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JEE Advanced 2015: syllabus for Chemistry

The Indian Institute of Technology (IIT) is carrying out joint entrance examination (JEE) advanced 24 May 2015. The examination will be held for a duration of three hours for each paper. According to the schedule, which will take place between 9 am and 12 pm Paper and Paper II will be held from 2 to 5 pm.

The curriculum of chemistry is:

Chemistry is separated into three parts:
Physical Chemistry;
Inorganic Chemistry;

Physical Chemistry:

General topics: Concept of atoms and molecules; Dalton's atomic theory; Mole concept; Chemical formulas; Balanced chemical equations; (Based on the concept of the mole) calculations involving common oxidation-reduction, neutralization, and displacement reactions; Concentration in terms of mole fraction, molarity, normality and Molalitat.
The gaseous and liquid states: Absolute scale of temperature, ideal gas equation; Deviation from ideality, van der Waals equation; Kinetic theory of gases, mean, mean square and most probable velocities and their relationship with temperature. Law of partial pressures; Vapor pressure; Diffusion of gases.

Atomic structure and chemical bonding: Bohr model, spectrum of hydrogen atom, quantum numbers; Wave - corpuscle, de Broglie hypothesis; Uncertainty principle; Image qualitative quantum mechanics hydrogen atoms forms of s, p and d orbits; Electronic configurations of elements (up to atomic number 36); Aufbau principle of Pauli exclusion principle and Hund's rule; Orbital overlap and covalent bond; Hybridization with s, p and d orbits only; Orbital energy diagrams homonuclear diatomic species; Hydrogen; Polarity in molecules, dipole moment (qualitative aspects only); VSEPR model and the shapes of molecules (linear, angular, triangular, square planar, pyramidal, square pyramidal trigonalbipyramidal, tetrahedral and octahedral).

Energy: First law of thermodynamics; Internal energy, work and heat, pressure-volume work; Enthalpy, Hess's law; Heat of reaction, fusion and vapourization; Second law of thermodynamics; Entropy; Free energy; Criterion of spontaneity.
Chemical equilibrium: Law of mass action; Equilibrium constant, Le Paris principle (effect of concentration, temperature and pressure); Importance of? G? G0 in chemical equilibrium; Solubility product, common ion effect, pH and buffer solutions; Acids and bases (Bronsted and Lewis concepts); Hydrolysis of salts.

Electrochemistry: Electrochemical cells and cell reactions; Standard electrode potential; Nernst equation and its relationship with? G; Electrifying, emf galvanic cells; Faraday's laws of electrolysis; Electrolytic conductance, specific conductivity, and molar equivalent, Kohlrausch law; Cell concentration.

Chemical kinetics: rates of chemical reactions; Order of reactions; Constant speed; First order reactions; Temperature dependence of the rate constant (Arrhenius equation).

Solid state: Classification of solids, crystalline state, crystal systems set (cell parameters a, b, c), close packed structure of solids (cubic), packing in fcc and hcp bcc lattices; The nearest neighbors, ionic radii, simple ionic compounds, point defects.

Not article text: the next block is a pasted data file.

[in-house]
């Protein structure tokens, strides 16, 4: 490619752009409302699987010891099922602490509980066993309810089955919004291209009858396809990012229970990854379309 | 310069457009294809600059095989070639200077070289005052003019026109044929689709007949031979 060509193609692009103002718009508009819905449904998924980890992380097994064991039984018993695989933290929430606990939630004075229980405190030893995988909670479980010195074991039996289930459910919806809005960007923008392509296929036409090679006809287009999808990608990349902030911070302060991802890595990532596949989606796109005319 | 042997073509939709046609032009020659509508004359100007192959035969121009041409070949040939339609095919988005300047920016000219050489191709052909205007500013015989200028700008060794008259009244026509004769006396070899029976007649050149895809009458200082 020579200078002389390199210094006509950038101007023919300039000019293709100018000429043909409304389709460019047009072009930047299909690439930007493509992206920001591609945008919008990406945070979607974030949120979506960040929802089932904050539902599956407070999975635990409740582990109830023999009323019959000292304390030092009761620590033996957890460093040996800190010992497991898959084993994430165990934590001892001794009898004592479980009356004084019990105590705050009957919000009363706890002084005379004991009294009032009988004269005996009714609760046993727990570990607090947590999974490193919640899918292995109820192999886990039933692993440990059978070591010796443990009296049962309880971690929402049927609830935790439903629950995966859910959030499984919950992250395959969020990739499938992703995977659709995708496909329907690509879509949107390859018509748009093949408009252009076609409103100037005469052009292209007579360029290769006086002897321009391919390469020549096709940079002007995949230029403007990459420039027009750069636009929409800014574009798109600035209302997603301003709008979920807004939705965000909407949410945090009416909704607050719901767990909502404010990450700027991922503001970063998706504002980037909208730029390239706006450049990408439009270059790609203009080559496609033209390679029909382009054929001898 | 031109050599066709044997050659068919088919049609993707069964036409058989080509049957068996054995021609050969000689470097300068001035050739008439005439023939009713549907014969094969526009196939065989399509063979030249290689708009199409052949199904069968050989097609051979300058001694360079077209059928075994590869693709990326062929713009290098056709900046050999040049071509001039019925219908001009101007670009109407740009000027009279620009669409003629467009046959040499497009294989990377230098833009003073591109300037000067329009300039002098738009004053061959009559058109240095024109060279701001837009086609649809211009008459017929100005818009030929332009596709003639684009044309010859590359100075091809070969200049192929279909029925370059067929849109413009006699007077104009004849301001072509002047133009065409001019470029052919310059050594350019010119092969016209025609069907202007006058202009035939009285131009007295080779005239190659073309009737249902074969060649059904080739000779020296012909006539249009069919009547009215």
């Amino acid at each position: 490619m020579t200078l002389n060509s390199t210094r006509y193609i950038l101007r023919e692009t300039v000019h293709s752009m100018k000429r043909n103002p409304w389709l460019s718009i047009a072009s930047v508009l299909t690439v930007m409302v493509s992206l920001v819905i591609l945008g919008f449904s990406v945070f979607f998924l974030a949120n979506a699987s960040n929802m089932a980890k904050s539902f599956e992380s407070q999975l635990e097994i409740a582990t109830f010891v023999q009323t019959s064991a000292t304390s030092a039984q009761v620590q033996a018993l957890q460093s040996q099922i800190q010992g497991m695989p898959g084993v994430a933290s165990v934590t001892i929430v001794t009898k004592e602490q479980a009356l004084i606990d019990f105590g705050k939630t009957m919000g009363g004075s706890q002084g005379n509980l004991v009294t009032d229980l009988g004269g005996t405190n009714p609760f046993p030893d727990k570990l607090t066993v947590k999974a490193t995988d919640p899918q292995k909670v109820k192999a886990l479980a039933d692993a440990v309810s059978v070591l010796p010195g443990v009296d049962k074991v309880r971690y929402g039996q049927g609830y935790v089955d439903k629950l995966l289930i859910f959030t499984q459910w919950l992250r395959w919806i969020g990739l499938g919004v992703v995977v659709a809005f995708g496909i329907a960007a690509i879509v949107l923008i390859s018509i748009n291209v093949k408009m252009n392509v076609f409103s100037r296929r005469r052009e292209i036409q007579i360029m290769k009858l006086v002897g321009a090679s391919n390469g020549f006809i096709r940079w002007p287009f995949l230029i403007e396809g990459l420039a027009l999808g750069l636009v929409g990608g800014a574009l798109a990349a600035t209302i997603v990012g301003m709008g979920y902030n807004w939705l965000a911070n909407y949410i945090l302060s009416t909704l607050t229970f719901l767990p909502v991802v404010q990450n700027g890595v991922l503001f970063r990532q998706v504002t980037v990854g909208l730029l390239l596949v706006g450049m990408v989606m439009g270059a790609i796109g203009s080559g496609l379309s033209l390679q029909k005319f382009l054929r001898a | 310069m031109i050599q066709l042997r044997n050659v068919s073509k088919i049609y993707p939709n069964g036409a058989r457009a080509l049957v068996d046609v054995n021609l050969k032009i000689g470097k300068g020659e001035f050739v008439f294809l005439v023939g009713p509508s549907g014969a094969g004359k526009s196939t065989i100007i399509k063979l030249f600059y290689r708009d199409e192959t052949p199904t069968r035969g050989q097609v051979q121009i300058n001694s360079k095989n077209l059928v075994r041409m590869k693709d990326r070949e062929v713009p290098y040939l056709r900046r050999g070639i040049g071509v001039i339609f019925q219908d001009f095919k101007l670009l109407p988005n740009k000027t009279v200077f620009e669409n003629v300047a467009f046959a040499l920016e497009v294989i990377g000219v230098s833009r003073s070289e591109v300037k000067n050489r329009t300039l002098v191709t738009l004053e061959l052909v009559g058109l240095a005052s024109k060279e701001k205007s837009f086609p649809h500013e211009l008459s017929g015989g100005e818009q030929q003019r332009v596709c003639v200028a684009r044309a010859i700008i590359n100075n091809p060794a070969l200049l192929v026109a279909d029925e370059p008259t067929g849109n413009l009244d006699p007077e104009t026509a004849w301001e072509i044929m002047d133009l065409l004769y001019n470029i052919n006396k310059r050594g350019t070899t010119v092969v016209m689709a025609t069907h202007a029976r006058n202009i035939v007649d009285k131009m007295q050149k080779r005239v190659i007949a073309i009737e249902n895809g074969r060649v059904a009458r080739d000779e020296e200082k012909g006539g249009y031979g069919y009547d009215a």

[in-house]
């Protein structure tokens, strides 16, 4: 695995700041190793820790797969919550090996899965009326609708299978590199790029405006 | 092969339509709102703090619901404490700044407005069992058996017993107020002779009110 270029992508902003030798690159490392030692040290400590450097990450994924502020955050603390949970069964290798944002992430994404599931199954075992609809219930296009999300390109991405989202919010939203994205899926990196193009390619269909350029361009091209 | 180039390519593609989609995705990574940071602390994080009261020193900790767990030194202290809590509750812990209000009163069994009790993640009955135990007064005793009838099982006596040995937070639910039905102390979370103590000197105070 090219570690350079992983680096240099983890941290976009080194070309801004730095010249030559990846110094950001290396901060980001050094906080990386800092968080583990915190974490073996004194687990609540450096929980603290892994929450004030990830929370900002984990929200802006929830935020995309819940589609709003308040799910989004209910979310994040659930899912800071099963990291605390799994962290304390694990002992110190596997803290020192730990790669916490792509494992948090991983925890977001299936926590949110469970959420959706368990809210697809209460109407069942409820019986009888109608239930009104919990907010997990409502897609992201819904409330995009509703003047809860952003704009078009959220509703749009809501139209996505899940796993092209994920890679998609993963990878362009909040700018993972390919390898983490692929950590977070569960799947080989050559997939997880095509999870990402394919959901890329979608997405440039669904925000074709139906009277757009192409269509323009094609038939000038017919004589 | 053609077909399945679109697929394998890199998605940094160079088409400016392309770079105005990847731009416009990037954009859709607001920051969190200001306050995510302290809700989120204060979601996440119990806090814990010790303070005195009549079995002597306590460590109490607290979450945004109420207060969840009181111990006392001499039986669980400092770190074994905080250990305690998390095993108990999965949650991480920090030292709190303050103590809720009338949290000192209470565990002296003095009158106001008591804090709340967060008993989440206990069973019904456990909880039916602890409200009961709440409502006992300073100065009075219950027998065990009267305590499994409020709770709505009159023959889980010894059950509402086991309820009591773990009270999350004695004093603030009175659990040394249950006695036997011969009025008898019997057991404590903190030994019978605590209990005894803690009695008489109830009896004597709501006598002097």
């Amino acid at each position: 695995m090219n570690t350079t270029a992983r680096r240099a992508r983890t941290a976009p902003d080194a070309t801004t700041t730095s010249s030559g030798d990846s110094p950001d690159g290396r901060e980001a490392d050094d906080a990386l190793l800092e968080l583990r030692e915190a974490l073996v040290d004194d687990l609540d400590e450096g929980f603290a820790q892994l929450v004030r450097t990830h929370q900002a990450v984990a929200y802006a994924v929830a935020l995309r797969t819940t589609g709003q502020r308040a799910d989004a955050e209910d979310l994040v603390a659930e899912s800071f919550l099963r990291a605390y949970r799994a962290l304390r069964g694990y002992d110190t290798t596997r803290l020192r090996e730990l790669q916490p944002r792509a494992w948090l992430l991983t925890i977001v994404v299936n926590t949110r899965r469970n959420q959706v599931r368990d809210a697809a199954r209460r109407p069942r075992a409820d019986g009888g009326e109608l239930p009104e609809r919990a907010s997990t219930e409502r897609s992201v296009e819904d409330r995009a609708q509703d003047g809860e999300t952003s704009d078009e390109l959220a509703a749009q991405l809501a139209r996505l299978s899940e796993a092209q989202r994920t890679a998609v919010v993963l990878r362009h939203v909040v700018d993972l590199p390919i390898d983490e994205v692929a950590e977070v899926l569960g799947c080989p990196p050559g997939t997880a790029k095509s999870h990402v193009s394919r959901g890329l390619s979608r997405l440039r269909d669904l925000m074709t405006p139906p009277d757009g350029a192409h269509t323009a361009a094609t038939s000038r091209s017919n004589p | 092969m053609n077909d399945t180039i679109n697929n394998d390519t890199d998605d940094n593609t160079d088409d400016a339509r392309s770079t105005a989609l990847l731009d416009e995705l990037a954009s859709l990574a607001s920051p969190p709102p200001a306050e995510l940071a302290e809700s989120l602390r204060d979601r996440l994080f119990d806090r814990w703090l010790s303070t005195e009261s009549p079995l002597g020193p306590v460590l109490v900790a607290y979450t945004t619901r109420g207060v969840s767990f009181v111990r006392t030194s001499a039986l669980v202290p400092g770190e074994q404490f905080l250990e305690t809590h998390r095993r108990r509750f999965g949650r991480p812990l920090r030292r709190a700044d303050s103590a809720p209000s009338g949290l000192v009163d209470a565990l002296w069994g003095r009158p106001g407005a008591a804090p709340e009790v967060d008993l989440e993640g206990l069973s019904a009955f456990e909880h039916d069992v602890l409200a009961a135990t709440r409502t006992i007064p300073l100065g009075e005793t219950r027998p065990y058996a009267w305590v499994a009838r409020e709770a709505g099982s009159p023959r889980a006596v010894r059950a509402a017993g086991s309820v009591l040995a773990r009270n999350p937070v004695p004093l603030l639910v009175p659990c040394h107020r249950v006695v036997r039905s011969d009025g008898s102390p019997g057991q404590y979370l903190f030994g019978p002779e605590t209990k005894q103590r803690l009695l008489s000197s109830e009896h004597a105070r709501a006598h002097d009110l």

Solutions: Raoult's law; Determination of molecular weight lower vapor pressure, elevation of boiling point and freezing point depression.

Surface chemistry: basic concepts of adsorption (excluding adsorption band); Colloids: types, methods of preparation and general properties; Ideas elementary emulsion and surfactant micelles (only definitions and examples).

Nuclear Chemistry: Radioactivity: isotopes and Isobar; Properties?,? and? rays; Kinetics of radioactive decay (decay series excluded), carbon dating; Stability of nuclei with respect to the ratio of protons neutrons; Brief discussion on fission and fusion reactions.

Inorganic Chemistry:

Isolation / preparation and properties of the following non-metals boron, silicon, nitrogen, phosphorus, oxygen, sulfur and halogens for; Properties of carbon allotropes (only diamond and graphite), phosphorus and sulfur.

Preparation and properties of the following compounds: oxides, peroxides, hydroxides, carbonates, Bicarbonates, chlorides and sulphates of sodium, potassium, magnesium and calcium; Bor: diborane, boric acid and borax; Aluminium: alumina, aluminum chloride and alumni; Carbon oxides and oxyacid (carbonic acid); Silicon: silicones, silicates and silicon carbide; Nitrogen oxide, ammonia and oxyacids; Phosphorus: oxides, oxyacids (phosphorus acid, phosphoric acid) and phosphine; Oxygen: ozone and hydrogen peroxide; Sulphur: hydrogen sulfide, oxides, sulphurous acid, sulfuric acid and sodium thiosulphate; Make: hydrohalic acids, oxides and oxyacids of chlorine, bleaching powder; Xenon fluorides.

Transition elements (3d series): Definition, general characteristics, oxidation states and their stabilities, colour (excluding the details of electronic transitions) and calculation of spin-only magnetic moment; Coordination compounds: nomenclature of mononuclear coordination compounds, cis-trans and ionisation isomerisms, hybridization and geometries of mononuclear coordination compounds (linear, tetrahedral, square planar and octahedral).